Dr Suresh Venkita, our Group Medical Director, a senior cardiologist and an avid writer, has yet again shared this lovely story from his desk.

R and R


Ravinder was dead. He and Rajesh were together for a very long time; so close that it they were like peas of the same pod.

Ravinder loved life; he relished every moment of it. He worked incessantly, industriously and intelligently, to extend life. He was determined to ensure that such extension will not be vegetative but vibrant and productive. He certainly had the brains to make it possible. Immortality was his incandescent but implausible dream.

That made it all the more tragic that such a brilliant researcher like him had to die, in the prime of his life and career, abruptly and violently.

But most such dark events have their beginning way back in time, and develop inexorably to its full-fledged manifestation and impact.

It was like cancer, a subject they both worked on. They knew that cancer did not begin as a lump that appeared out of the blue one bad day. As chromosomes divided, faults in DNA occurred and accumulated. A switch tripped and an abnormal sequence of amino acids was created. That manufactured a defective protein which triggered the growth of a malignant cell line that evaded cellular and hormonal defence mechanisms and thus a cancer was born. It was premeditated, and wilfully executed, like a murder.

Their association had begun long ago in a nondescript village in a green and humid coastal state of south India where they were born, and grew up together.

Their landscape was a wet and glistening sheet of rice-paddy fields that stretched up to the horizon. Their houses were wooden and ancient, tucked away between tall banyan and mango trees and swaying coconut and betel palms.

The day began with a breathless run to the pond to dive in stark naked for a quick bath. There was always time for a quick swim, both above and under water. They raced to the other end and Ravinder always won by a head length. When they grew bigger and stronger they dived and swam across canals and rivers and again Ravinder reached the other bank first.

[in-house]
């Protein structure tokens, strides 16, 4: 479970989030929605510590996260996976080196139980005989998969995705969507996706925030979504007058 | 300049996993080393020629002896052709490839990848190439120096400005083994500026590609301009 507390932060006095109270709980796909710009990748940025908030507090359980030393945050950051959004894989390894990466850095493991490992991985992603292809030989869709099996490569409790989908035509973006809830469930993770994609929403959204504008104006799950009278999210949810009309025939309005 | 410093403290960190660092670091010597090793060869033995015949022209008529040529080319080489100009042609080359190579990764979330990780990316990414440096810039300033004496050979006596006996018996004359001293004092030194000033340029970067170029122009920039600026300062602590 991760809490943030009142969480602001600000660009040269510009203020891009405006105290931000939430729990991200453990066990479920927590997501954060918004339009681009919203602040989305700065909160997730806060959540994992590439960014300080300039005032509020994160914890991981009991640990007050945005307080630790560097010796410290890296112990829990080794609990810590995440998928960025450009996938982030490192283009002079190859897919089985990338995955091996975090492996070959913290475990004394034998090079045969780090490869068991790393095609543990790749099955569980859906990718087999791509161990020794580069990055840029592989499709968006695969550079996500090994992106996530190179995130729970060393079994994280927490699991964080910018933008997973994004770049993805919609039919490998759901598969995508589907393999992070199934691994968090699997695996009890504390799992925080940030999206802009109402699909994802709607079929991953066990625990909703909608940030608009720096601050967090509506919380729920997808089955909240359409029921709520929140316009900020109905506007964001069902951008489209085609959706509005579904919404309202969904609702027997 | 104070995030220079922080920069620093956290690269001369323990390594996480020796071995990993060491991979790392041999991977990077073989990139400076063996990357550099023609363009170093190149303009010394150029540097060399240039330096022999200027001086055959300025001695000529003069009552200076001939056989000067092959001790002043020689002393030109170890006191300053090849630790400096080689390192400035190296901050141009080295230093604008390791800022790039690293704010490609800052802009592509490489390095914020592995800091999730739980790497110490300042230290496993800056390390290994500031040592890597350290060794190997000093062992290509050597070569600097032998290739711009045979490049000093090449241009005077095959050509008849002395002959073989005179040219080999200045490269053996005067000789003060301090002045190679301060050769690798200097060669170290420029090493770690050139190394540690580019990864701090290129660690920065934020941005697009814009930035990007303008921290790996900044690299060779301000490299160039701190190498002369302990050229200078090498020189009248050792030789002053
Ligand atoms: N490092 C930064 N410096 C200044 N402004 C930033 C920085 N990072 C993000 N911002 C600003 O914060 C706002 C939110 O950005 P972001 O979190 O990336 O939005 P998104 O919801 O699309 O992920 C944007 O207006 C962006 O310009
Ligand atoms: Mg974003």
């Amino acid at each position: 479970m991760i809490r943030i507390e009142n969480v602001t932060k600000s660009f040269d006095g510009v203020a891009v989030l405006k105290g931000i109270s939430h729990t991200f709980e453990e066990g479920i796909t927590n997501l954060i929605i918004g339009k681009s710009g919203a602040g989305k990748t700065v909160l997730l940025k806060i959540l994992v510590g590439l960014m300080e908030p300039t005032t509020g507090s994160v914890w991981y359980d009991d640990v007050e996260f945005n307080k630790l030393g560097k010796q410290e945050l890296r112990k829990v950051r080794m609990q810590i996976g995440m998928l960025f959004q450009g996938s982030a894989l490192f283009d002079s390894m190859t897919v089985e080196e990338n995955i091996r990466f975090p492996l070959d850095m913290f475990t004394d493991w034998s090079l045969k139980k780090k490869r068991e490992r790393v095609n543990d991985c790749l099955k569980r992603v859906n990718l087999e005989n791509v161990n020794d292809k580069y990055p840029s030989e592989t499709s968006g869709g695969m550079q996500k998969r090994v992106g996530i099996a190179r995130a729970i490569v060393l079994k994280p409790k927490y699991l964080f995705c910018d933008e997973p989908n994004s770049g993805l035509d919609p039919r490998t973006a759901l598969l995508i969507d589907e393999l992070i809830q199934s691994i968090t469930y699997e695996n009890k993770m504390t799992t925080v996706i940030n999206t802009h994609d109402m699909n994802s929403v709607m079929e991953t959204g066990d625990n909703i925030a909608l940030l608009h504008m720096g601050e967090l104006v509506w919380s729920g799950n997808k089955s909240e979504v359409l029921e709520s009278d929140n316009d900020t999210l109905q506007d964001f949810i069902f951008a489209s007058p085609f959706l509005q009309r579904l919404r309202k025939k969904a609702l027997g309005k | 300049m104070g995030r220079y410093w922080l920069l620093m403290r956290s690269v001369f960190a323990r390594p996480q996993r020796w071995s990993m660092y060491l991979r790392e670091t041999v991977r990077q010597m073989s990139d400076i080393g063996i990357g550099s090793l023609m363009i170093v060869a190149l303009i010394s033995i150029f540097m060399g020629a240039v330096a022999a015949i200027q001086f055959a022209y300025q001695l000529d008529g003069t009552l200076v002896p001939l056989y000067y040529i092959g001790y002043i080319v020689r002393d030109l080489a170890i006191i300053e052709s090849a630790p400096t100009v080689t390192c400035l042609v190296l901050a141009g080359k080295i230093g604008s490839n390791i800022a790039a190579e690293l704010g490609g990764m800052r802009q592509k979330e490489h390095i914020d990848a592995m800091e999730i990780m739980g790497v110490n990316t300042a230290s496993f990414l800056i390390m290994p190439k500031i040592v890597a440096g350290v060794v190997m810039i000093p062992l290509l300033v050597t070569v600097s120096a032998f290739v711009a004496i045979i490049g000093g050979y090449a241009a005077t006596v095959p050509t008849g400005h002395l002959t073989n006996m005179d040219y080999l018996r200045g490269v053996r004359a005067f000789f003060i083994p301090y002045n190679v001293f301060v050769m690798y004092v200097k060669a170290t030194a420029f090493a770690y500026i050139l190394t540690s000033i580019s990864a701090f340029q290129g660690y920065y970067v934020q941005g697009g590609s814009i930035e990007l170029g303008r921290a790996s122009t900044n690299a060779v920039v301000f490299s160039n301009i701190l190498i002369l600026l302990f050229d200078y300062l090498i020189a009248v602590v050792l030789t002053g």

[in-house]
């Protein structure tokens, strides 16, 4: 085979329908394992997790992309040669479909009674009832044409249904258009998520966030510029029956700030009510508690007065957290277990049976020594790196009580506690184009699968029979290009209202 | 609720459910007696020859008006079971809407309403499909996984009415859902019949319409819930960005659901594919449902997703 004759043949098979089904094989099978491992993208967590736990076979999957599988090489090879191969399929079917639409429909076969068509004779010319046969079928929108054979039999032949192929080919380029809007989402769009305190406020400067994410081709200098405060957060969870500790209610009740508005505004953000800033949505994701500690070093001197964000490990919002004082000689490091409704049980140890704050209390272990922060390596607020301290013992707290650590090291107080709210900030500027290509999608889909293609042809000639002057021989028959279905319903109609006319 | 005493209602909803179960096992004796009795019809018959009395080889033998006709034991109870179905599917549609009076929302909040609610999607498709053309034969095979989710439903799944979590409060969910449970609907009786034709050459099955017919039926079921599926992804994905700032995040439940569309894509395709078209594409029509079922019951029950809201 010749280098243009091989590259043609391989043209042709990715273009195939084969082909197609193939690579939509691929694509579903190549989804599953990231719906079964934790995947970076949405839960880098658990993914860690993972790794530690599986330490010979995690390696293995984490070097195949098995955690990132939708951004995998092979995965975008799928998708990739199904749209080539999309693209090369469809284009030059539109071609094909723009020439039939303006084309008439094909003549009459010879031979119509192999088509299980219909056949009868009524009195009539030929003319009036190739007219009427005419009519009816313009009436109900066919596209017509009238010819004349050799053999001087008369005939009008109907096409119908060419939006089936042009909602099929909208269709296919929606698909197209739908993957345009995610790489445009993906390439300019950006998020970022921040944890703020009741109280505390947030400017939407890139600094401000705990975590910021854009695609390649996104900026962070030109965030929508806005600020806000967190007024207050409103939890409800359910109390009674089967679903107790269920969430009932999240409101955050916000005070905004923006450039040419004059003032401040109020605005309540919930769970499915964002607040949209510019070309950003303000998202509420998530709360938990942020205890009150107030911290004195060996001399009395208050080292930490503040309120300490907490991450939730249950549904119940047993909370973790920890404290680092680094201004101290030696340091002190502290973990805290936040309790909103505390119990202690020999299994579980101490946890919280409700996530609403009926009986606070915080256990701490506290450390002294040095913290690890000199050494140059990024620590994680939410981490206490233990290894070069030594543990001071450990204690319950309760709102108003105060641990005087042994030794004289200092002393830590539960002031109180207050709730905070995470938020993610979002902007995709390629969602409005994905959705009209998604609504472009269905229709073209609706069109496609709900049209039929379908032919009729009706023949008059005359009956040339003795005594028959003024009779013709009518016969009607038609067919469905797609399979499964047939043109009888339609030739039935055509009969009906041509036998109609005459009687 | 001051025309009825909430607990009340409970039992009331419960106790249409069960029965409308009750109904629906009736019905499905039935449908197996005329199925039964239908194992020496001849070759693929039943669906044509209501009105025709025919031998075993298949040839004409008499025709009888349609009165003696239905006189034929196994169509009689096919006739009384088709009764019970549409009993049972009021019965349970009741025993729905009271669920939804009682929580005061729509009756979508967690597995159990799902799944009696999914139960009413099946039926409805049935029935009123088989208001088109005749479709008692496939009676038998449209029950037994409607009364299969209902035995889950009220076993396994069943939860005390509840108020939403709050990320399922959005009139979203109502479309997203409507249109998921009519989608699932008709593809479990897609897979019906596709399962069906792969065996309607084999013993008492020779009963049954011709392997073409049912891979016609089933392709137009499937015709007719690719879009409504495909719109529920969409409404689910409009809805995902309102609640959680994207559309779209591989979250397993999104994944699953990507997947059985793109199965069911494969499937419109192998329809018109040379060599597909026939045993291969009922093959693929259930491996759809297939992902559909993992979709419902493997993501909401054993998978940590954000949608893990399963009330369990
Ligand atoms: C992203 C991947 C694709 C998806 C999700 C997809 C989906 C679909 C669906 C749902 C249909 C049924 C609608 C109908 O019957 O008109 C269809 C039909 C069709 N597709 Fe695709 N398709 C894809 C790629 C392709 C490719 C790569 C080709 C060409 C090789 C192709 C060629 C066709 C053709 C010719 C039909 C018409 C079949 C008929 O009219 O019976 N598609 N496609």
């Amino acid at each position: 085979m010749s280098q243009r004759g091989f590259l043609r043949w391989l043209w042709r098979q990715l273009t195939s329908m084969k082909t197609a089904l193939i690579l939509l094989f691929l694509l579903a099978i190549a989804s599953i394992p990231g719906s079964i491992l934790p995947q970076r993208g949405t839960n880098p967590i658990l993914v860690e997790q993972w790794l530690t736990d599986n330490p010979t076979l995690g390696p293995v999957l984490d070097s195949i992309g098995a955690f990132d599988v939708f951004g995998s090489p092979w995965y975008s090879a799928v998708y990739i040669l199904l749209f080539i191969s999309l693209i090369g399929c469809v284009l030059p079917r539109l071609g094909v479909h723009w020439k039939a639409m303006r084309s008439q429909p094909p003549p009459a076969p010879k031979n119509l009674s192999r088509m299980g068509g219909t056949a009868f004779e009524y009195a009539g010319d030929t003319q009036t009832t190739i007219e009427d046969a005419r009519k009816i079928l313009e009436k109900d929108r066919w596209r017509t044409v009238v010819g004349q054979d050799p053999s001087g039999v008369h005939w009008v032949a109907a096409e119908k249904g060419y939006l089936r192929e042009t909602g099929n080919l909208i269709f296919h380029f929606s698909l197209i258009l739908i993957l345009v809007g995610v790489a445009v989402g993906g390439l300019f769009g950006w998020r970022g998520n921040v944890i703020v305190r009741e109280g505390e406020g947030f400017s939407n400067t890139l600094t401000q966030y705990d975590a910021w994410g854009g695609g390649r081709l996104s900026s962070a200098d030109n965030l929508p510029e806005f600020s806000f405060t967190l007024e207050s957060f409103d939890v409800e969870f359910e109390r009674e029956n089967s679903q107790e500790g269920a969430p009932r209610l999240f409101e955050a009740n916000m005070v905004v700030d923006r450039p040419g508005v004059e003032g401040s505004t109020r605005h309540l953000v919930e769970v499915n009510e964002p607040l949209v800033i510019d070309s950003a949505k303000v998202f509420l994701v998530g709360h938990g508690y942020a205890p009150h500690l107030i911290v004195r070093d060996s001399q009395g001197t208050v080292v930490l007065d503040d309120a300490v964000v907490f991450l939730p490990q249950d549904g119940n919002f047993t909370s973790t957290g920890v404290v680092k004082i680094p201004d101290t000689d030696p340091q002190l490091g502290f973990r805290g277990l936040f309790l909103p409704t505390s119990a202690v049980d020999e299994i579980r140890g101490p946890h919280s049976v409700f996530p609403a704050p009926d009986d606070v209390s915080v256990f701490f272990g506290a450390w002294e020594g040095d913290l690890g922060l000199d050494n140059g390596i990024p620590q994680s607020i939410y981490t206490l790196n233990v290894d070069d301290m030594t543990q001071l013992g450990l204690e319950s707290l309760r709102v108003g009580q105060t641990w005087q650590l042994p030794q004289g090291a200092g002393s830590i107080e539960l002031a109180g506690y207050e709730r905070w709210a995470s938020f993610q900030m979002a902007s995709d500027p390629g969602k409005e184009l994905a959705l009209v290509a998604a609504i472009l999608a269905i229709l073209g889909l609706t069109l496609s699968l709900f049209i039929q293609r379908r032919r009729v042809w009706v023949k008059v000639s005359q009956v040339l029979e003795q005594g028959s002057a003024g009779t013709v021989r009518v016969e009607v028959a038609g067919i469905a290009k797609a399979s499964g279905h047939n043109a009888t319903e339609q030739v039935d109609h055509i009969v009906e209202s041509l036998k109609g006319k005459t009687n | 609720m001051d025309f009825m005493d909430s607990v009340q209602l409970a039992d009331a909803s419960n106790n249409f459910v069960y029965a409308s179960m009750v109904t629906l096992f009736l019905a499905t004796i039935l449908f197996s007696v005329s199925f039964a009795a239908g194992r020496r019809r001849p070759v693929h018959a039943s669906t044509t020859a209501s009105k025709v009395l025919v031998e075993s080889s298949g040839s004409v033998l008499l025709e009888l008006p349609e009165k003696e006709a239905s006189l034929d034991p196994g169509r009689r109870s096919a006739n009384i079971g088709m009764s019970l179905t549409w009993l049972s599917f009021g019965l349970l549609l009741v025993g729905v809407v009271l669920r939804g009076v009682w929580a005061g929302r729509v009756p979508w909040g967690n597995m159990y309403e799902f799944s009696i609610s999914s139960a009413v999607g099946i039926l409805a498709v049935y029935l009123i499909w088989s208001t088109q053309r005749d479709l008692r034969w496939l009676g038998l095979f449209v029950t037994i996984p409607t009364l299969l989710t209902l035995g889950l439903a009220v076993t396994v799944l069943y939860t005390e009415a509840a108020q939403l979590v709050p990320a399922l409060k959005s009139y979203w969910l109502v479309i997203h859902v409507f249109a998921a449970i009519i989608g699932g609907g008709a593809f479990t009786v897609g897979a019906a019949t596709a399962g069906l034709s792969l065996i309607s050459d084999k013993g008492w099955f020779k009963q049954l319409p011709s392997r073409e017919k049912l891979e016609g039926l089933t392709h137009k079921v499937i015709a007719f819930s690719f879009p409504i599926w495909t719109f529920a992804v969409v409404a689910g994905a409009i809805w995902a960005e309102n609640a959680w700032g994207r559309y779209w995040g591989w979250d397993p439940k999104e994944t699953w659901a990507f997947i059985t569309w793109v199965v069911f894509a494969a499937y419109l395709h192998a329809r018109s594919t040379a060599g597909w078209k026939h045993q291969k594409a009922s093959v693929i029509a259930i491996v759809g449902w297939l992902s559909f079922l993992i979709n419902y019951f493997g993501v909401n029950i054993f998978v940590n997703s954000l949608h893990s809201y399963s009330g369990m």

After the bath came the prayers. After prostrating before an array of colorful gods and goddesses, and a quick meal of rice (soaked overnight in water), yoghurt and pickle they would run bare feet to the vernacular village school, Ravinder a leg length ahead.

Both were bright and industrious but in every test, Ravinder was ahead by a few marks. When school was over they would run back home, and arrive breathlessly, Ravinder still a head ahead.

At football Ravinder was captain and Rajesh kept the goal. When they won the crowd cheered Ravinder; when they lost they booed Rajesh.

At school, plays were popular, and the children never tired of playing the ‘Inspector-Thief’ theme. Inevitably Ravinder got the role of the inspector brandishing his Khaki uniform and toy revolver and Rajesh was the furtive, ill -fated thief.

When they moved to the English High School for Boys in town, and when the amateur thespians graduated to staging Shakespeare, Ravinder got to dress up as Portia, brilliantly defending Rajesh’s Antonio and saving his pound of flesh from the mean Merchant of Venice, Shylock.

They did everything together. In childhood, it was all play. Now it was serious science.

Rajesh shared Ravinder’s fascination for life. They acquired an interest in insects, frogs and fish and other forms of life. They wandered around the village studying their biology. They observed tadpoles as they grew limbs, lost the tail and became a frog. They watched in fascination a larva becoming a pupa and then a beautiful butterfly. They followed fish eggs forming larvae and growing into schools of fish. It was wonderful, inspiring and hopeful see life forming and thriving.

But invariably, and inevitably, they also noticed that life often ended unexpectedly and violently. Life and death seemed to follow the same ground rules, and both could surprise you by its suddenness and finality.

Encouraged by their teachers they began presenting their research at science clubs, and later publishing, first in school magazines and then in national journals. Their projects and papers won prizes. Ravinder was always the acknowledged author and the one to receive the award. Rajesh stood in the wings, applauding heartily.

They grew into bright and brilliant young men and nothing could stop both from first qualifying for the prestigious Indian Institute of Science at Bengaluru and then go on to earning their admission to the Mecca of science, and the incubator of the intelligent, MIT at Cambridge, Massachusetts.